Cowboys 24, Colts 19: What we saw
INDIANAPOLIS, Ind. – What caught our eye in the Indianapolis Colts’ 24-19 loss to the Dallas Cowboys Saturday night at AT&T Stadium:
For starters: Scott Tolzien and much of the starting offense played the entire first half, and atoned for a miserable performance against the Lions. They shook off a slow start – the first three series consisted of 11 plays, 37 yards and one first down – and finally showed some life in the second quarter. Tolzien showed poise in the pocket while directing an eight-play, 60-yard drive that ended with Adam Vinatieri’s 33-yard field goal.
What was most impressive during the scoring drive was the debut of rookie running Marlon Mack. The first two NFL carries for the fourth-round draft pick were 10- and 13-yard runs. Mack displayed the ability to run through arm tackles and a nice burst. Free-agent wideout Kamar Aiken kick-started the drive with a 25-yard catch-and-run from Tolzien.
The overall picture wasn’t pristine for the Tolzien-led group – just 104 total yards, six first downs and 1-of-6 conversions on third down in the first half – but it was a step in the right direction. Tolzien completed 10-of-14 passes for 70 yards. Eight of his 10 completions went to tight ends or a running back.
“We started out slow again, but got clicking a little bit there towards the end of the first half,’’ said tight end Jack Doyle, who had three receptions for 12 yards. “Definitely things to work on. Just keep improving each week. If we can do that, we’ll be ready to go week 1.’’
Defense? Good, and very bad: We’ll grade on a Colts’ curve and offer their defensive front-liners a “C”. And that’s only because they came up with a pair of first-half turnovers. Linebacker John Simon registered the first when he poked the ball away from Dallas running back Darren McFadden and cornerback Vontae Davis recovered the red-zone fumble.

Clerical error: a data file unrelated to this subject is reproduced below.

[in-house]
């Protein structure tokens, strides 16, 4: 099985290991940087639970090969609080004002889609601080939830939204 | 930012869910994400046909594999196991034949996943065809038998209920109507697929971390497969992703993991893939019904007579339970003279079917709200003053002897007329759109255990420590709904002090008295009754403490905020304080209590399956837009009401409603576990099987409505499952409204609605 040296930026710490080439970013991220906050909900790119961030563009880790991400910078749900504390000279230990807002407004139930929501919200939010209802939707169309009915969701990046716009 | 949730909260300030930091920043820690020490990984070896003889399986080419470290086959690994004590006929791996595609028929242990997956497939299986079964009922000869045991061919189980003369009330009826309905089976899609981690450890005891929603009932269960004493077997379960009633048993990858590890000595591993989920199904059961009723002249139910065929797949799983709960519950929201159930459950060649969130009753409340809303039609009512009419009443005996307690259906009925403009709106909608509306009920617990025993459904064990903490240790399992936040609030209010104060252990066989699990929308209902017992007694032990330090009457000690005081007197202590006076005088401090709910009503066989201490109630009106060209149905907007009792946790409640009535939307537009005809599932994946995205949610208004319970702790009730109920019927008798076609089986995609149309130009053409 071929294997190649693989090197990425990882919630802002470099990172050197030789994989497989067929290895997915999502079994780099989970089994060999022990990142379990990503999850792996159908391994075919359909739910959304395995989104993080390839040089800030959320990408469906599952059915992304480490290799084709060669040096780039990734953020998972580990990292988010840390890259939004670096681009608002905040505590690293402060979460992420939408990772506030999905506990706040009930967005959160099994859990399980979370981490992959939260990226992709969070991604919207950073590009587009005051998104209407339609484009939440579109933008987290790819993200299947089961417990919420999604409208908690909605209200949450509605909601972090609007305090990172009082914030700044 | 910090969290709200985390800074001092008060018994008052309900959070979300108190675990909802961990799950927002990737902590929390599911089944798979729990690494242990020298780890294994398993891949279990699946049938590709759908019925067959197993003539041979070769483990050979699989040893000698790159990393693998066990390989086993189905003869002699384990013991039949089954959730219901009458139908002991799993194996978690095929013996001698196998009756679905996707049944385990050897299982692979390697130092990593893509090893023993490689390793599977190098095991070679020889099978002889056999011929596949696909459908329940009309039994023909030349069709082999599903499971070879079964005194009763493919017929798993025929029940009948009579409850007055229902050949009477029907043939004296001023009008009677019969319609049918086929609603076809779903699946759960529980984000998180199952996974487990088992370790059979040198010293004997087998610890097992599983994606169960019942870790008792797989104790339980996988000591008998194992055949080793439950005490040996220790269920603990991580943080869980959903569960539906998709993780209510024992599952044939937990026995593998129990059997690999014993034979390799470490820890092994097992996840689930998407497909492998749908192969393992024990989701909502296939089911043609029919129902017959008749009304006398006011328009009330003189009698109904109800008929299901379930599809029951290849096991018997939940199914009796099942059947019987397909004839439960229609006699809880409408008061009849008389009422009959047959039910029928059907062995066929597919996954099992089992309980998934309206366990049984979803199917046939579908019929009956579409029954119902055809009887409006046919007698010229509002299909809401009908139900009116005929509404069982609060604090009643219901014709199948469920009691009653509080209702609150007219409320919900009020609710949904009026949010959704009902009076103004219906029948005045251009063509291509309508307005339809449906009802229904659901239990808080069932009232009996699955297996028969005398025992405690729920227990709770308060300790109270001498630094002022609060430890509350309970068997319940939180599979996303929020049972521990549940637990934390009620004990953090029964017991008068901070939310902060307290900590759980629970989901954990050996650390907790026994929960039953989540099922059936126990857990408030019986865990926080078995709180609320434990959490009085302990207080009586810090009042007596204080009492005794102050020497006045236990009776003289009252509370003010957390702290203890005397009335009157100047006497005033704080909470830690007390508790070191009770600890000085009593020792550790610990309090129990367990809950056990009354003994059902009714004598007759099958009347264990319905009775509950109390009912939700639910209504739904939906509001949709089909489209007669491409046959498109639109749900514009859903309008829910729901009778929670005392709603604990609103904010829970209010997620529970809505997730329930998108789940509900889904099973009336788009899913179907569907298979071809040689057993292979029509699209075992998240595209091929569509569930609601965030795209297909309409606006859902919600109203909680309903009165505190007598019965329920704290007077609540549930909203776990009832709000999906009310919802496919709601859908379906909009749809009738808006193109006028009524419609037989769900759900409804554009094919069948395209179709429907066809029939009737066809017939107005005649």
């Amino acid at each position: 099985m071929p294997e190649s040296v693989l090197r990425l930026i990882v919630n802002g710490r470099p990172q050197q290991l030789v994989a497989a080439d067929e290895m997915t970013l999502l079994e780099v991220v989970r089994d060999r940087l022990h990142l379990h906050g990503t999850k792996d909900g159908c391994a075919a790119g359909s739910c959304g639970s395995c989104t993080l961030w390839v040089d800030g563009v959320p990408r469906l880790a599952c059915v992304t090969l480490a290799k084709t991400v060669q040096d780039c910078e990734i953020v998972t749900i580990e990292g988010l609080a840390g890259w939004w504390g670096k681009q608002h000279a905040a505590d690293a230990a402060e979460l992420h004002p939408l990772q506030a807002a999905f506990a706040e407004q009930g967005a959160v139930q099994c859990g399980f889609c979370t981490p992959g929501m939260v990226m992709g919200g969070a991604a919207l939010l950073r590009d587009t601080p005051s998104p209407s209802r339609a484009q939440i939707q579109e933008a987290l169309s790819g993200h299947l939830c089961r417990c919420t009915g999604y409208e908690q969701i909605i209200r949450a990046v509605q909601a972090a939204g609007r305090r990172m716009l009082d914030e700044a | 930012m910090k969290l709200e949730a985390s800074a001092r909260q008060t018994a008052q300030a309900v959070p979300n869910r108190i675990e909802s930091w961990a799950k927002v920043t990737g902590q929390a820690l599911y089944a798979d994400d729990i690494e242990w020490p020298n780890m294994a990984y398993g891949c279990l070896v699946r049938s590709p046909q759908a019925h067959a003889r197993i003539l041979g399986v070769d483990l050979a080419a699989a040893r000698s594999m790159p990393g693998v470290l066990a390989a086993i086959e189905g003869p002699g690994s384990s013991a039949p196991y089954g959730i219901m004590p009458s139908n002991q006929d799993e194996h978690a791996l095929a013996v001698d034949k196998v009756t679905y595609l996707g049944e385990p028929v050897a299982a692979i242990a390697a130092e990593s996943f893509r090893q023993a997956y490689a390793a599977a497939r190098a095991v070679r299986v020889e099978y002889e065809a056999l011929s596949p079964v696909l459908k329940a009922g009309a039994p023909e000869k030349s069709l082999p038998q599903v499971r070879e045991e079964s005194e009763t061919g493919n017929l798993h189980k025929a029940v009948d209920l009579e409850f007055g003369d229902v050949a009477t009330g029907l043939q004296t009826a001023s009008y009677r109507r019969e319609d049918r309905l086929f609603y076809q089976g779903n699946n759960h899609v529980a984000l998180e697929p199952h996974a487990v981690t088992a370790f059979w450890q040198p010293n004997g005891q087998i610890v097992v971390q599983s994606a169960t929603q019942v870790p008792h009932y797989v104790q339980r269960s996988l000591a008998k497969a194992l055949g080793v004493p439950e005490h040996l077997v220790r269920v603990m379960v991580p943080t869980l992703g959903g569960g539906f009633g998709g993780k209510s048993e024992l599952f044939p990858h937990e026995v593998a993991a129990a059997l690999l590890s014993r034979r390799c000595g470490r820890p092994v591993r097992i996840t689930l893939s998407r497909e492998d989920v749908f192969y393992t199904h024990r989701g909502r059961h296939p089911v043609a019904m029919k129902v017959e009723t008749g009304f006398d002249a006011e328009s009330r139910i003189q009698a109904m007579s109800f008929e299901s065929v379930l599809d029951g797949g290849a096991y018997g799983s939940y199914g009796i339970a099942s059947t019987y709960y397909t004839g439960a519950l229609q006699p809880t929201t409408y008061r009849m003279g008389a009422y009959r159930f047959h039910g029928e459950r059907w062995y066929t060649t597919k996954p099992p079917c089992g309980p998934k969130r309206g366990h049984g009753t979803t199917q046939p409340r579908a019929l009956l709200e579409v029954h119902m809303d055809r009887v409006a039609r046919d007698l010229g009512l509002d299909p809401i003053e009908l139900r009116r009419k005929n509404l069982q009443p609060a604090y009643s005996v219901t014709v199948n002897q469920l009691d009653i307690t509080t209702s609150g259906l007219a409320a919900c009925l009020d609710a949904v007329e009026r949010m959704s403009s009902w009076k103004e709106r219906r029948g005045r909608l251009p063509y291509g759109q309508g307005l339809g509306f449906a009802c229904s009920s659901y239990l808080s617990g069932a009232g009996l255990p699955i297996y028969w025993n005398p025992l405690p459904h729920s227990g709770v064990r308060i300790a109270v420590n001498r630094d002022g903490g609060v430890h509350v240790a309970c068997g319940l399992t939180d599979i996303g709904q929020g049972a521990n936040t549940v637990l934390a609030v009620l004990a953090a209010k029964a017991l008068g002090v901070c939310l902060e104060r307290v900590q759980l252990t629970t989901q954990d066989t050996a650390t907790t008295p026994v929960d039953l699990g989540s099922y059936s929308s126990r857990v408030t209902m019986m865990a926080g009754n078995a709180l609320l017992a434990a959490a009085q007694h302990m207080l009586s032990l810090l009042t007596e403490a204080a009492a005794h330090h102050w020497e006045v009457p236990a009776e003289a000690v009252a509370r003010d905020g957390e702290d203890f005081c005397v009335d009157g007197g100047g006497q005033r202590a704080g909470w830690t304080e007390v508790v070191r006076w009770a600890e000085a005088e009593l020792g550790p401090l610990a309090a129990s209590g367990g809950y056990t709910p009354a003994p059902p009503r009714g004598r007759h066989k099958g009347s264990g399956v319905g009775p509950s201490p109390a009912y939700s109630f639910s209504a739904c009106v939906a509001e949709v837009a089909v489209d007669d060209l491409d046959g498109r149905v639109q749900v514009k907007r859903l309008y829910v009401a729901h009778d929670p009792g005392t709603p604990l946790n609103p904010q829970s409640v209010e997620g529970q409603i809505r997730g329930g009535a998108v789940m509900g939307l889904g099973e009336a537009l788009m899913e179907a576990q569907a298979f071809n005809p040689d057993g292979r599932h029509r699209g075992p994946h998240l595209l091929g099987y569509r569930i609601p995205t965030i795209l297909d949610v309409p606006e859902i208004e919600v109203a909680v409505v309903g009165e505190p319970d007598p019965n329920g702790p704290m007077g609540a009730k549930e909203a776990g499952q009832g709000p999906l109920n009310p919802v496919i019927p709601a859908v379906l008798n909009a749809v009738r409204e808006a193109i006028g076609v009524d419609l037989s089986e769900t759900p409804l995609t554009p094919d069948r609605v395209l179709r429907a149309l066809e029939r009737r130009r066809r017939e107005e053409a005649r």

The second was highlight material. Linebacker Barkevious Mingo stripped backup quarterback Kellen Moore and linebacker Lavar Edwards returned the fumble 15 yards for a touchdown.
The takeaways aside, it was a tough game for the defense. In the first half, Dallas rolled with ease against a Colts’ defense that only lacked rookie safety Malik Hooker among front-liners. It piled up 257 yards on 39 plays – that’s 6.6 yards per play – and 15 first downs. Dak Prescott completed 7-of-8 passes for 106 yards and a 32-yard TD to Dez Bryant. Darren McFadden gashed the Colts’ run defense with 59 yards on nine carries.
By game’s end, Dallas pretty much had done what it wanted, when it wanted, how it wanted. The Cowboys piled up 476 total yards on 68 plays – that’s 6.7 yards per snap – and 31 first downs. They rushed for 160 yards and averaged 5 yards per attempt, and their QBs completed 25-of-38 passes for 329 yards with three TDs and a 119.3 passer rating.
First-timers: As mentioned above, we liked what we saw from Mack. Strong, quick, decisive, nice hands out of the backfield. He gave every indication he’ll be the third-wheel in a Colts’ backfield rotation led by veteran Frank Gore and Robert Turbin. Mack finished with 45 yards on five carries and added 14 yards on two receptions.
Also, 2016 second-round draft pick T.J. Green, a safety by trade, saw his first action at cornerback. As expected, this is on-the-job training for him. In the second quarter, Green was beaten on a crossing route by wideout Brice Butler for a 21-yard reception, then compounded things by being penalized 15 yards for grabbing Butler’s face mask. On the next play and back at safety, Green broke up a pass.
Defensive coordinator Ted Monachino said the idea is to determine the top four defensive backs and how best to utilize them. The team will use the remainder of the preseason to determine if Green is one of those top four.
This and that: Quarterback Stephen Morris continued to do a lot with a little. Taking over in the fourth quarter – again – after the coaching staff took a long look at rookie Phillip Walker, he led the offense to a late touchdown with an 18-yard hookup with rookie Fred Brown. Morris completed 11-of-15 passes for 111 yards with the one TD and a 116.3 passer rating. Walker was 5-of-8 for 66 yards. . . . Defensive end Margus Hunt enhanced his push to secure a roster spot by blocking Sam Irwin-Hill’s 45-yard field goal attempt in the third quarter. . . . Vinatieri was one of the Colts’ top offensive weapons with 33- and 42-yard field goals. . . . The Colts converted just 1-of-12 third-down situations.
Medical matters: Rookie cornerback Quincy Wilson suffered a knee injury in the first half and did not return. Other Colts leaving the game with injuries included linebacker Jeremiah George (hamstring) and cornerback Tevin Mitchel (abdominal strain).